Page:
Triskaidekaphilia… indicated at the start of last night’s posting that I don’t really have the time to be writing these things just at the moment — and yet here I am again, 24 hours later, writing another one of these things…

Well, I really couldn’t let today go by without uploading at least a quick posting on a topic very close to my heart as well as my brain. (Yes, that’s a clue: come back and click this later, if you want to know how.) You see, the thing is that 13 September happens to be the birthday of the great Arnold Schoenberg (1874-1951) — and since he’s one of my ‘top five’ composers in terms of how much his work and thought and example have moulded my life as well as adorned it, I don’t want the day to end without me doing something that will constitute at least a small tribute to one of our culture’s greatest musical minds and most indomitable integrities.

In the present circumstances, though, there really isn’t time for me to do much more than ‘paste and run’ — so let me quickly share with you two things that are precious to me, in forms plucked from the internet…

First, here’s one of my favourite photographs of Schoenberg. Apparently, it was taken in 1911 — which is the year in which he wrote the Sechs kleine Klavierstücke (‘Six Little Piano Pieces’), Op. 19, and the song Herzgewächse (‘Foliage of the Heart’), Op. 20, for soprano, harp, harmonium and celesta (yes, really!). In the following year — 1912 — he wrote the 21 songs that make up Pierrot Lunaire

I’ve always felt that this photo — in which Schoenberg is around 37 years old — is one with a great deal of revealing detail in it; if you’ll spend a little while looking carefully at it, you may find yourself agreeing…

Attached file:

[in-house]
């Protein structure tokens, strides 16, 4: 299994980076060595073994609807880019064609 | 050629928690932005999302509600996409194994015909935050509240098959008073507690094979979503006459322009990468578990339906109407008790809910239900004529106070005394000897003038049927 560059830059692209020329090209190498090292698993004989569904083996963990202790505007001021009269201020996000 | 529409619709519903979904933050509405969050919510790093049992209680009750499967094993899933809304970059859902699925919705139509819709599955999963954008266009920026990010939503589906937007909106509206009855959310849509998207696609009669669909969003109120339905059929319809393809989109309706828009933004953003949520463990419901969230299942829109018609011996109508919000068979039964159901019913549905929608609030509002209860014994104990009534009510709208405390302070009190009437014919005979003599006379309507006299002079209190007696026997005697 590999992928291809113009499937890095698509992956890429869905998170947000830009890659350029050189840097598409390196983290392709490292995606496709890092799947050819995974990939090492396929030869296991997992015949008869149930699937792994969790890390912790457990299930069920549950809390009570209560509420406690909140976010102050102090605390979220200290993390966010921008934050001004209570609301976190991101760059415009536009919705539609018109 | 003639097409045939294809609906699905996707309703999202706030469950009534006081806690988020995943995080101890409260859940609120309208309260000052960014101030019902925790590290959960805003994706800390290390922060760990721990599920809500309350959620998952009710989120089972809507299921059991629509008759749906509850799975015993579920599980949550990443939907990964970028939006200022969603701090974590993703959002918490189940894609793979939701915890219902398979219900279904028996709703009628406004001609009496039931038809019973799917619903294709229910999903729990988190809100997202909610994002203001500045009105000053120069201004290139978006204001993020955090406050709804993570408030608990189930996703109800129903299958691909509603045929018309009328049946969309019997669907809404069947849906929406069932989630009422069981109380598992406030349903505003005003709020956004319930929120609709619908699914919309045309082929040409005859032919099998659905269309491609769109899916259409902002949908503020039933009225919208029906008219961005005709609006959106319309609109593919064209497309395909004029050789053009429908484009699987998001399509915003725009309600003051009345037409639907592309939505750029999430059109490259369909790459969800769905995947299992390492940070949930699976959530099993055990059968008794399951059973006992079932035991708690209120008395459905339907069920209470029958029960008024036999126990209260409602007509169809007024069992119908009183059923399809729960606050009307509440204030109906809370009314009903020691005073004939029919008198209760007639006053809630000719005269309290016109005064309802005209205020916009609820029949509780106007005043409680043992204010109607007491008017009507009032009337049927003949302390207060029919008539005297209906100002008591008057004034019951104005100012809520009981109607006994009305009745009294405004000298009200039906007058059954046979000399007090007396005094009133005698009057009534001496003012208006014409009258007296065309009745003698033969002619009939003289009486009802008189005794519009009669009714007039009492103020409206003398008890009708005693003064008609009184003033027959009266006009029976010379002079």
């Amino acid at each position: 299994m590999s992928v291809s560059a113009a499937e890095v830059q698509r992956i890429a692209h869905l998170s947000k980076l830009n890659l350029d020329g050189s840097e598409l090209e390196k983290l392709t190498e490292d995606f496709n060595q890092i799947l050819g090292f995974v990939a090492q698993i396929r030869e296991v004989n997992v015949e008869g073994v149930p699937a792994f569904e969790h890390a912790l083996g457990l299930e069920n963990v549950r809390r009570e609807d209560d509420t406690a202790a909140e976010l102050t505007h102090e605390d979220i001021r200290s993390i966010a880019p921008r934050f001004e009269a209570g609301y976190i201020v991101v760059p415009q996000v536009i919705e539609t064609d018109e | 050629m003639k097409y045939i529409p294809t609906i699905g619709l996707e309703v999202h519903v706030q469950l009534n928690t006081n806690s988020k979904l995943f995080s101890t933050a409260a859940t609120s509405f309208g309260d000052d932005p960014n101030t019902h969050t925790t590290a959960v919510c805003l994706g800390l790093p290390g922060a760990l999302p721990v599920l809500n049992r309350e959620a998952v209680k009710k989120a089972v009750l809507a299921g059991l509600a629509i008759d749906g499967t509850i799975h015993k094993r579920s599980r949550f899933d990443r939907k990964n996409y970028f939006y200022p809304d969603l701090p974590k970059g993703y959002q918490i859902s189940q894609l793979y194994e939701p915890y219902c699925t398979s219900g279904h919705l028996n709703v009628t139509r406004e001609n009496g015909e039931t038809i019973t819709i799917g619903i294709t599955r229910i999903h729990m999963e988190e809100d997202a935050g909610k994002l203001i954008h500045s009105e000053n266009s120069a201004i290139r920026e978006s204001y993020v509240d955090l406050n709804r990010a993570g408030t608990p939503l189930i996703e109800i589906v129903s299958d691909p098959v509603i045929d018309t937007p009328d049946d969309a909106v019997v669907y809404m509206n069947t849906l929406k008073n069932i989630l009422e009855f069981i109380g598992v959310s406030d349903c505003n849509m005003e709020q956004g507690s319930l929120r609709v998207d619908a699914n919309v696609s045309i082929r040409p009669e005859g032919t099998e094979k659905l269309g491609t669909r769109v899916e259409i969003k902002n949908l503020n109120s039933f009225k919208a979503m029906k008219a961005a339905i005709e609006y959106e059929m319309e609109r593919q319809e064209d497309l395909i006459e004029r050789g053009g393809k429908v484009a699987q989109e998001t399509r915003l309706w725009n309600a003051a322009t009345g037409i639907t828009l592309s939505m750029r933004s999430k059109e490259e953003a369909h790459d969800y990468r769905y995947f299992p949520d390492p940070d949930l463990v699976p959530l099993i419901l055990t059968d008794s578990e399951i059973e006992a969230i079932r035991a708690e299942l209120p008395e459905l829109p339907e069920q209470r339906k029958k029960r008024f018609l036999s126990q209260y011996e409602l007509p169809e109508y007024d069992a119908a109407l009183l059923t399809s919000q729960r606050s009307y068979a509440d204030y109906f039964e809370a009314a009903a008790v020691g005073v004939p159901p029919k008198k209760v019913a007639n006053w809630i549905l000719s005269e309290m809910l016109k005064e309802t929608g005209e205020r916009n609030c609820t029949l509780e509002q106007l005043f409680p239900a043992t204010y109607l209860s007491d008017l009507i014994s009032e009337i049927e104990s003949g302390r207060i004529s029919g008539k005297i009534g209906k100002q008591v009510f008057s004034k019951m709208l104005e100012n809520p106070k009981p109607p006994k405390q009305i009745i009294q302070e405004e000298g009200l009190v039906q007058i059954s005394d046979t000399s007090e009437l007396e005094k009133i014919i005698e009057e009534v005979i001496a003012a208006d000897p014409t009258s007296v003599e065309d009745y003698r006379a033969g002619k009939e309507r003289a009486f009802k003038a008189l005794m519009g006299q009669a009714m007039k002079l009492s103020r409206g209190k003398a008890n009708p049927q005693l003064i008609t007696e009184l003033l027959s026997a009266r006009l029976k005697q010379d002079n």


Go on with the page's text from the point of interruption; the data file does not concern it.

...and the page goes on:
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Secondly, here are two recordings – yes, not one, but two! — of a piano piece which, since it was written in 1909, was a couple of years old at the time that photo was taken.

Back around 1981 or ’82, this was one of the first pieces of Schoenberg’s piano music that I found compelling — and to the extent, in fact, that at one point I used to take the music round to the house of my girlfriend’s parents so that I could explore all those incredible harmonies on their full-sized grand piano and try and work out what it was that made so many strange collections of notes seem so unquestionably ‘right’. (In case you’re wondering, I’m still looking for the answer…)

Anyway, here are the two performances — both of them with scores added, so that anyone who wishes to can see the harmonies as well as hear them.

Oh, yes: the piece is the second of three that were published as Drei Klavierstücke (‘Three Piano Pieces’), Op. 11…


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And that, dear reader, is all I have time to do on this particular anniversary. Maybe next year there’ll be an opportunity to write more and better. Though, of course, it’s not as if any of us actually has to wait for a birthday, now, is it…?


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